6. What do you think of the state of rock music at the moment? Do you listen to radio much at all? Has the Internet helped music grow or hindered it?

Rock music as a whole is healthier now than it has been in years. The notion of having a memorable melody and a guitar solo or two is slowly creeping back into the public consciousness. There will always be the rock bands that whine and complain about how nobody understands them over a low-tuned guitar riff; but hopefully they, and their audiences, will grow up and learn how to smile soon.

Rock Radio, on the other hand, is pretty much a dead format as we know it. No matter where you go in this country, you'll hear the same 15 songs over and over again in a given month due to the consolidation of the radio conglomerates. That's why XM Radio has such an appeal (but only to those that can afford it). It makes matters worse when those same radio stations are tied into concert ticket agencies, which creates an undoubtedly profitable, but highly incestuous relationship.

That's why the internet has become such an important tool. When I was a kid, watching MTV and listening to the radio were the only ways to find out about a new band. Now, as a fan, if I hear something about a band through the internet, I can hit up one of the file- swapping services and download their stuff (along with a Metallica song or two for good measure). If I like it, I buy it. If I don't, I delete it.

From day one, MADISON PAIGE has been offering full length mp3s of the same demos we've been passing out to audiences at our shows because we acknowledge how great of tool the internet can be. With home recording technology being what it is today, you can now record, manufacture, and, with the help of the internet, promote and distribute a high quality product without the need for a label. Of course you won't be selling 10 million copies either. The labels have everyone beat when it comes to promotion and distribution. So if you want to carve out a modest living for yourself, you don't need a label. If you want to be a superstar, you do.

7. What do you enjoy getting up to in your spare time (eg hobbies, etc)?

Spare time? I've heard rumors that it exists, although I have yet to see it in the flesh. Between rehearsing, recording, and taking care of band matters, I don't have much time for hobbies¦unless you count downloading pictures of Alyssa Milano and Jennifer Love Hewitt off the internet: there's always time for that.

8. If you could create a fantasy band - what would be the line-up and why?

Wow, tough call. Depends on which day you catch me. Today I'll go with:

Jani Lane - Vocals (nobody does it better)

Guitar 1 - Eddie Van Halen (need I say more?)

Guitar 2 - Richie Sambora (great bluesy feel, dynamite set of pipes)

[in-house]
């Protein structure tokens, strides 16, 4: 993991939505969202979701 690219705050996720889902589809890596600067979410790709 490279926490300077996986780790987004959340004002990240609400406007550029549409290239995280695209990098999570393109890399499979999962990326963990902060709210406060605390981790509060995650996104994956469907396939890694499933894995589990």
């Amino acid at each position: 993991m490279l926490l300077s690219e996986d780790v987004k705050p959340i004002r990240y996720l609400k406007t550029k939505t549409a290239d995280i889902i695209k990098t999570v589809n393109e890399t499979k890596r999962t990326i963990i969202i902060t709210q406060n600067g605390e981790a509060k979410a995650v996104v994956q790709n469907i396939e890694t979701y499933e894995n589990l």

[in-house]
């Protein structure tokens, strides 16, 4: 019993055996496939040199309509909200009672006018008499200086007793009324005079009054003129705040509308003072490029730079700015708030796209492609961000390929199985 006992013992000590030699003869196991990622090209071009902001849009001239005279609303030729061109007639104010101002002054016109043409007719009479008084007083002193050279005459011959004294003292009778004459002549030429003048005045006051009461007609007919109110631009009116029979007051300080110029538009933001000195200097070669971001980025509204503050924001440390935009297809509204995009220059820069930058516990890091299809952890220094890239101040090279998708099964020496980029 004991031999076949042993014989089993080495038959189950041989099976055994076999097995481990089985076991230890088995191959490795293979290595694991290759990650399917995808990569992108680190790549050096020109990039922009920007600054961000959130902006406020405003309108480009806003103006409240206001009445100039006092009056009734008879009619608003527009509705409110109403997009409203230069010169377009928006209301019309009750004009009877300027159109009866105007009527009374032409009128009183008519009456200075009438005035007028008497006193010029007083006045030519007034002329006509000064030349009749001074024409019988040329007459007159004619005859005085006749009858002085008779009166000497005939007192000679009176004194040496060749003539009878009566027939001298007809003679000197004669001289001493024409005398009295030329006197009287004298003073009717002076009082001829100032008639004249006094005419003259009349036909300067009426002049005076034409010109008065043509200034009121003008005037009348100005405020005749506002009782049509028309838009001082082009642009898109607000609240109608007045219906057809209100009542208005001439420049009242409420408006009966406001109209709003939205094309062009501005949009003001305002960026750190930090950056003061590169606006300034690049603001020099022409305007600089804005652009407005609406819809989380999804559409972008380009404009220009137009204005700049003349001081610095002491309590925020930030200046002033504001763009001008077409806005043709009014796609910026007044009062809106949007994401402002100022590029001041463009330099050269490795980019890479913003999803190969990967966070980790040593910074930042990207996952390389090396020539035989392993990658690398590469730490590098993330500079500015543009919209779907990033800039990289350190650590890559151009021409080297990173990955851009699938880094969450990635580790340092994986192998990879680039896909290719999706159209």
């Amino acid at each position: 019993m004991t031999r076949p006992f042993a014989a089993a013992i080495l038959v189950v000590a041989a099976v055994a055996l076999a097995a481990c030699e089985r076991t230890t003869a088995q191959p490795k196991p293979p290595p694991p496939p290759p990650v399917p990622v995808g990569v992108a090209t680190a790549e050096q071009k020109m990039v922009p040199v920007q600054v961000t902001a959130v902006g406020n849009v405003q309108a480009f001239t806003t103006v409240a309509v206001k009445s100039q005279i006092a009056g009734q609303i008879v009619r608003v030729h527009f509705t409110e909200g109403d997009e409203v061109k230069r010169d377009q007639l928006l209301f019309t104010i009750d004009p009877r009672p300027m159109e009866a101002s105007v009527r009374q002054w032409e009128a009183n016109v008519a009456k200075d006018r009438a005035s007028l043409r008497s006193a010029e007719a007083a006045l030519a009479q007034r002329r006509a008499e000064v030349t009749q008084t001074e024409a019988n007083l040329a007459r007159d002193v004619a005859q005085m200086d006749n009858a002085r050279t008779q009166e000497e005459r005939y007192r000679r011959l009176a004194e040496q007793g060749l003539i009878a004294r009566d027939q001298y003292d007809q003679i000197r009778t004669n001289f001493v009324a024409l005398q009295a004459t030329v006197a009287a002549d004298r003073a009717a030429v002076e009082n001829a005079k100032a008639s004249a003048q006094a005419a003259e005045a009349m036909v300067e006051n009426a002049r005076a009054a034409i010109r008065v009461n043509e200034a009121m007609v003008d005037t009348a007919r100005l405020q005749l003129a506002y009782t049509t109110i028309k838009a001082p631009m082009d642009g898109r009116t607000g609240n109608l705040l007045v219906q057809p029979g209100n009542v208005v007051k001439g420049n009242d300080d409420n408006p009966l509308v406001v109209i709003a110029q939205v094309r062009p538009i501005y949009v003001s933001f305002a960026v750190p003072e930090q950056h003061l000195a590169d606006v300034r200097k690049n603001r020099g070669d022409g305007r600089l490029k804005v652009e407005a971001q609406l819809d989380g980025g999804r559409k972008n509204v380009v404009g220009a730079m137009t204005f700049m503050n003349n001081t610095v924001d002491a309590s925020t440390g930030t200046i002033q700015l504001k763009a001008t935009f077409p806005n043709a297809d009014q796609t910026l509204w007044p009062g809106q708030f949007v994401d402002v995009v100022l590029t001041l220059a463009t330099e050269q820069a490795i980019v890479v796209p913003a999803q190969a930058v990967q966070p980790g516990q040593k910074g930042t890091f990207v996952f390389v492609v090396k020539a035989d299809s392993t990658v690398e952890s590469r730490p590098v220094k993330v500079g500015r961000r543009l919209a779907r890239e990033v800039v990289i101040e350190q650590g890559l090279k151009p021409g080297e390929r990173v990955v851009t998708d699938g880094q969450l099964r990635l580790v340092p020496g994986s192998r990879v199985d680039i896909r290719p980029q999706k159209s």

Bass - Billy Sheehan (is there anything he can't play?)

Drums - Tommy Lee (as if you couldn't have guessed by now).

9. Any bands/artists you would like to work with and/or tour with in the future?

As far as songwriting goes, I'd give any part of my body (well, almost any part) to write a song with Jani Lane of Warrant. He's my John Lennon and I like to think his writing has rubbed off on my style a bit. He's such an unbelievable talent. Most people only know him as the "Cherry Pie" guy, which is a great disservice to his abilities (although I think "Cherry Pie" is actually a pretty clever song, for what it is). I hope that neither one of us leaves this planet before we get to sit down in a room with two acoustic guitars, a pad of paper, and let it rip! I'd also like to write with Harry Hess of Harem Scarem, who ranks right up there with Lane for me. Rounding it out, I'd also like to work with Desmond Child, Rob Thomas of Matchbox 20, and a guy named Cary Pierce, who was part of the band Jackopierce and is now a solo artist.

As for touring, everybody pretty much agrees that the best match up for us would be Bon Jovi. I think their audience could find a lot to like in us. I also would love to tour with veteran acts like Poison, Journey, and Def Leppard, as well as newer bands like Stone Temple Pilots, The Goo Goo Dolls, Creed, Foo Fighters, Matchbox 20, etc. There's a cool new band I recently discovered called Color that I think would be highly compatible as well.

10. Message to your fans?

Words can't even begin to express how much it means to us that people have been so supportive of us so far. Every time we think we've got our fans figured out, they surprise us by going that extra mile. We really hope that you enjoy the album. It's going to surprise a lot of people and hopefully give fans of melodic hard rock around the world something to crank in their cars, at school, or at work. You can keep tabs on us at See ya in a few!

Interview © 2002 Jason Ritchie/
Format and edit: The Music Index.